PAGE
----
Heatwave hits inland Australia: scorching temperatures tipped to break, bringing reliefFriday January 3, 2014 - 17:58 EDT
Experts are predicting a return to average temperatures in inland areas by the weekend, bringing relief to regions that have been sweltering in record-breaking temperatures.
Extreme conditions continued yesterday, with soaring temperatures in areas extending from Queensland's interior to Central Australia and north-western New South Wales.
But Graeme King, a senior forecaster with the weather bureau, says a change is on the way.
"We will shift that stagnant air mass [on Thursday night and on Friday], with a change pushing through. By the weekend we will be back to average temperatures, mid-30s," he said.
"It will be a welcome relief, too, after this week."
On Thursday temperature records again tumbled in central, western and north-west Queensland, with the mercury topping 40 degrees Celsius in a number of areas.
"Century Mine in the far north-west of the state got up to 44.6 today, Camooweal 45.5, a new January record, the Monument Airport 45.9, another January record," said the weather bureau's Peter Otto.
"Bedourie police station [recorded] 47.3 [degrees], which is an annual extreme for them, and Birdsville got up to 48.6."
Birdsville local Jenna Brook says the soaring temperatures can be tough going at times.
"It's not pleasant to be in 45 plus degrees but we've definitely got our ways of coping with it," she said.
"We've got a lovely big billabong we can go swimming in and a community pool that will be open this afternoon as well as being lucky enough to have most things air conditioned.
"So we deal with it - it's part and parcel of living out here really."
Northerly winds will push the heat towards the state's south-east over the next few days. Brisbane is expected to reach a high of close to 40C on Saturday.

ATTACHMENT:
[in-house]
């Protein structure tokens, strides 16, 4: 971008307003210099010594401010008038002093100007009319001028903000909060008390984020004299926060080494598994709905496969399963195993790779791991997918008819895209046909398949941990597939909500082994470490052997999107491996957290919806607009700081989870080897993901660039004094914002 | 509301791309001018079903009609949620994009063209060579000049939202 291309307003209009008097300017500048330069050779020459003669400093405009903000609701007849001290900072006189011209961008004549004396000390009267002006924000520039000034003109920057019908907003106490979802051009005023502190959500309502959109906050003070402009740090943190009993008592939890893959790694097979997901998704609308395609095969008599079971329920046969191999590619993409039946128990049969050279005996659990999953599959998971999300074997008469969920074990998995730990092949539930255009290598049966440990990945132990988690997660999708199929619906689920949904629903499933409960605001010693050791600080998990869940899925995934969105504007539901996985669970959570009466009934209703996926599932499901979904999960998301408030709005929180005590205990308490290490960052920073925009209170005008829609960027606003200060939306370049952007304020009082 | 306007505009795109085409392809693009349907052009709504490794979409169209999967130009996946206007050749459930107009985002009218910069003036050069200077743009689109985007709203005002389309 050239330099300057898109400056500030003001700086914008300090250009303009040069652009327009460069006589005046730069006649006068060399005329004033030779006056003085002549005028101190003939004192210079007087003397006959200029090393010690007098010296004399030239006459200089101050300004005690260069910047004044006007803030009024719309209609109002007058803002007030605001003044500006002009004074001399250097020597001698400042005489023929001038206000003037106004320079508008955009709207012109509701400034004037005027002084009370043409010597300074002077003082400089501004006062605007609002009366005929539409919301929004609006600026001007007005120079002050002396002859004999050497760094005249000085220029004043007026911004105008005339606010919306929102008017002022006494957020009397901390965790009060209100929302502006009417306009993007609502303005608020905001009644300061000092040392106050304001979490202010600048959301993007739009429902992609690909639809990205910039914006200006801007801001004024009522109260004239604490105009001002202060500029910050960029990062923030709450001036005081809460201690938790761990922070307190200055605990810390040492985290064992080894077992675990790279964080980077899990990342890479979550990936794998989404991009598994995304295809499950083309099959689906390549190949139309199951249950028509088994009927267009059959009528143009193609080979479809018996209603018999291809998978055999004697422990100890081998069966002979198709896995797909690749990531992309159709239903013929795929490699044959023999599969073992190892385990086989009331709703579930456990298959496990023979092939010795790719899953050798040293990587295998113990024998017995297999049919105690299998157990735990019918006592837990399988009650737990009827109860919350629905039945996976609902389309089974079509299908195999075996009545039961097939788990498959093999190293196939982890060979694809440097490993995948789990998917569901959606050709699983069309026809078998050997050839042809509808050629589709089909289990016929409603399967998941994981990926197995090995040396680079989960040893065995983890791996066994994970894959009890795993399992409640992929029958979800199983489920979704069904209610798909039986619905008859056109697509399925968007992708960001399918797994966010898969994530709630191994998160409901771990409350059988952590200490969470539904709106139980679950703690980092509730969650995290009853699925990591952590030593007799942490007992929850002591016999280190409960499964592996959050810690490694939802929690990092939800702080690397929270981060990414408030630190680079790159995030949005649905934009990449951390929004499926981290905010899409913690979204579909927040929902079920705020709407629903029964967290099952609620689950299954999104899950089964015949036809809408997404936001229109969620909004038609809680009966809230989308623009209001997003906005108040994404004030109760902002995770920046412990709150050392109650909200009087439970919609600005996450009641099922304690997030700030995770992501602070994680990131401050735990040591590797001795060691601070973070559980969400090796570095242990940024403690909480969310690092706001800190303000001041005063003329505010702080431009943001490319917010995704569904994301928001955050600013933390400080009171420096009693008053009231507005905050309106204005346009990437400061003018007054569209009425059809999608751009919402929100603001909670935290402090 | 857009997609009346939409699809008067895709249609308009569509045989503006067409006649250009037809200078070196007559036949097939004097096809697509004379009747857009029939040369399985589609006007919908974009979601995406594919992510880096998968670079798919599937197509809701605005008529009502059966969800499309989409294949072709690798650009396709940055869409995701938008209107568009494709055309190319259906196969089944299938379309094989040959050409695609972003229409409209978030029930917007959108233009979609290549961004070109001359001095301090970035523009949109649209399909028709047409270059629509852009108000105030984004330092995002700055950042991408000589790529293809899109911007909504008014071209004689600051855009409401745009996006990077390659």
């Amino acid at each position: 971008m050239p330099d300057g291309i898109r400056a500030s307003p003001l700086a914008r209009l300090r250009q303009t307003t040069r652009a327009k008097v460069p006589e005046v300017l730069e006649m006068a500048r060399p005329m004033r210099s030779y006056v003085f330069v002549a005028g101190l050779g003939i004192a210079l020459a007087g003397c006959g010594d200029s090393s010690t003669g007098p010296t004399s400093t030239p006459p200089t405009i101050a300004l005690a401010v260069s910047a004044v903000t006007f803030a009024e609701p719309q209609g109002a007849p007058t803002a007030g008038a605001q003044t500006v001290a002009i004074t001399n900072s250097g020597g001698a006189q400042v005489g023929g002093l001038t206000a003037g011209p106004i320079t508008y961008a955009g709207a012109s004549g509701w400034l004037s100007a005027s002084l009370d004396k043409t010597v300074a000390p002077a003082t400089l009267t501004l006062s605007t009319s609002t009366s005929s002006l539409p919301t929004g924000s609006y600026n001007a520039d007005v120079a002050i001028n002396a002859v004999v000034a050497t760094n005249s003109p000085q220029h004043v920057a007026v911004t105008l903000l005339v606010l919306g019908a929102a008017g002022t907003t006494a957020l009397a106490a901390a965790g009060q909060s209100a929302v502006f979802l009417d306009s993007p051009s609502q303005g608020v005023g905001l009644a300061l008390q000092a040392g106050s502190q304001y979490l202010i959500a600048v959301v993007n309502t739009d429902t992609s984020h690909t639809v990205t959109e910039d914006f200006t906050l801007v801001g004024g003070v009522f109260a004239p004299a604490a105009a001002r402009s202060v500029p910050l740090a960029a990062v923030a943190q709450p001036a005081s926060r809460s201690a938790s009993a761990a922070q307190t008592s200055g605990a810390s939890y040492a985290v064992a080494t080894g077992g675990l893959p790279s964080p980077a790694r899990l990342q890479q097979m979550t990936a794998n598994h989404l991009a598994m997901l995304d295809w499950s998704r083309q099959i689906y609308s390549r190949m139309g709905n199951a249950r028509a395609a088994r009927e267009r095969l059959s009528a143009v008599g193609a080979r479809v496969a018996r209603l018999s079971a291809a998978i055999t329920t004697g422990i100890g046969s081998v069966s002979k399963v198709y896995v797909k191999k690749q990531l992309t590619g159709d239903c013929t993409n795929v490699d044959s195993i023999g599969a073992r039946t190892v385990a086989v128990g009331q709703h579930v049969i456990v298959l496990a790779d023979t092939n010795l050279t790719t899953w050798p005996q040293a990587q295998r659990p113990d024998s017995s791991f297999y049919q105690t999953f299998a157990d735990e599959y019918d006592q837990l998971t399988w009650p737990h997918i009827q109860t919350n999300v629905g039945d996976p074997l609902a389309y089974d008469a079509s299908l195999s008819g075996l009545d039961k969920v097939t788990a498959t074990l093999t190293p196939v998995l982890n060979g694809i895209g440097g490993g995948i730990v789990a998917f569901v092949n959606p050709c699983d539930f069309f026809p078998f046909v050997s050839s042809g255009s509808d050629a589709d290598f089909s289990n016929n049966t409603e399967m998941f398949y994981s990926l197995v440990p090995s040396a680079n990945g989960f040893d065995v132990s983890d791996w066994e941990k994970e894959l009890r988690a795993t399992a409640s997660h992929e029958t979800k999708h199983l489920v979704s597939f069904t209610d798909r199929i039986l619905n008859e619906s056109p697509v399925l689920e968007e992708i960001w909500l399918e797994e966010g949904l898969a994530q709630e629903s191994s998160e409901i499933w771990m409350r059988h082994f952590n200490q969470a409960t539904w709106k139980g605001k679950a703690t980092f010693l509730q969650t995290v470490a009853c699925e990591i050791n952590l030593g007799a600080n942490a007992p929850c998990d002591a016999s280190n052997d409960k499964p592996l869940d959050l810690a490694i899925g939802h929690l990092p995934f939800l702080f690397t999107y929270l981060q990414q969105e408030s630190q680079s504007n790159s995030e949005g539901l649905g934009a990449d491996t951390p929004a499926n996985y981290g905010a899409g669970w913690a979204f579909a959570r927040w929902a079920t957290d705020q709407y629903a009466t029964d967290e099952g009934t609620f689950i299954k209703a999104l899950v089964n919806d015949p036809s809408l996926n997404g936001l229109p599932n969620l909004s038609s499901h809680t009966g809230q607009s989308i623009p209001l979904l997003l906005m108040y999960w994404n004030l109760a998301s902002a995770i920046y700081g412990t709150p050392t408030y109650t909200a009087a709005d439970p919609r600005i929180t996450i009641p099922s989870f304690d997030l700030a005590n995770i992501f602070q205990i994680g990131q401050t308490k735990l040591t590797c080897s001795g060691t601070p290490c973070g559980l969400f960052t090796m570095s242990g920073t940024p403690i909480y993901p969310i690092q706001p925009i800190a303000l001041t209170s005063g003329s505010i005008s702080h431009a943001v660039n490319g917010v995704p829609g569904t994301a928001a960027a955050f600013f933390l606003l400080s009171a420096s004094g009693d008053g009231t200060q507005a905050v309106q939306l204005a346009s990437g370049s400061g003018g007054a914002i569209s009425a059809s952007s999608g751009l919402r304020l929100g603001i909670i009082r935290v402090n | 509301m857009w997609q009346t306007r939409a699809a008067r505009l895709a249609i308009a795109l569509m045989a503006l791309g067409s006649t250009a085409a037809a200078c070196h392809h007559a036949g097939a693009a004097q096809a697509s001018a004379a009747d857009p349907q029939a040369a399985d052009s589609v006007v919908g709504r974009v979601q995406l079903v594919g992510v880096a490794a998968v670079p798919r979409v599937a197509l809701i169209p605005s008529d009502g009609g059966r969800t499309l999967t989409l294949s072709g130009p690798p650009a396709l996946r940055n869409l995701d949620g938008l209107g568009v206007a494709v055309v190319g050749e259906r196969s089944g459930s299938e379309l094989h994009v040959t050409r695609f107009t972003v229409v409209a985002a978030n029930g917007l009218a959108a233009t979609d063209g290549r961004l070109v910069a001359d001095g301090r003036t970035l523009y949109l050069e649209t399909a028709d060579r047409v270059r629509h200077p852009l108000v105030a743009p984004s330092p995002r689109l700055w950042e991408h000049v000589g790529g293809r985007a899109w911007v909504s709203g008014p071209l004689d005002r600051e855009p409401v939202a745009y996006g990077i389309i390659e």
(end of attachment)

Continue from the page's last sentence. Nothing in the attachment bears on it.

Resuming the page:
SA publican 'fried an egg on a shovel'
South Australia's far north also sweltered through near-record temperatures on Thursday, as ex-tropical cyclone Christine tracked across the state, bringing high winds.
John Nairn from the weather bureau says several outback towns had temperatures well into the 40s.
"Our temperatures have been near record, the highest temperature we had was at Moomba at 49.3 degrees but a lot of centres up there are pushing up around that 50 mark," he said.
"It is unusually hot. It's at least 15 degrees above the average up there at the moment and those are pretty unusual temperatures."
Phil Turner, a publican at Marree, about 700 kilometres north of Adelaide, was making the most of the heat.
"You hear stories of people frying an egg on a shovel, so we set up a shovel this morning out the front and sure enough we've got an egg there that's slowly frying away," he said.
"It's probably cooking more from the sun than it is from the shovel but at least we've got some white and the yolk that's cooked.
"So yep, we fried an egg on a shovel."
Conditions in the state will ease significantly overnight, and ex-tropical cyclone Christine will downgrade to a trough.
NT swelters as NSW warns of possible fire bans
In the Northern Territory, top temperatures at Alice Springs .
Tennant Creek airport on Thursday recorded its highest-ever temperature of 45.4.
Despite a predicted cool change, today's forecast top temperature in the town is 41.
The previous record of 44.2 was set on January 25 last year.
Meanwhile, temperatures were also high in New South Wales, with Bourke and Tibooburra in the far north west reaching 44.9 degrees and 45.6 degrees respectively.
The Rural Fire Service says Friday will also be a trying day, and it is not ruling out introducing total fire bans across the state.
"We may see some areas go to extreme and that's likely to bring forward total fire bans in those areas," said Joel Kursawe from the RFS.
© ABC 2014
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A tropical low off north Queensland has a high chance of developing into a cyclone and making landfall by early next week, the Bureau of Meteorology (BOM) says.
Queensland may see its first tropical cyclone in two years in coming days, although the situation is still hard to call.
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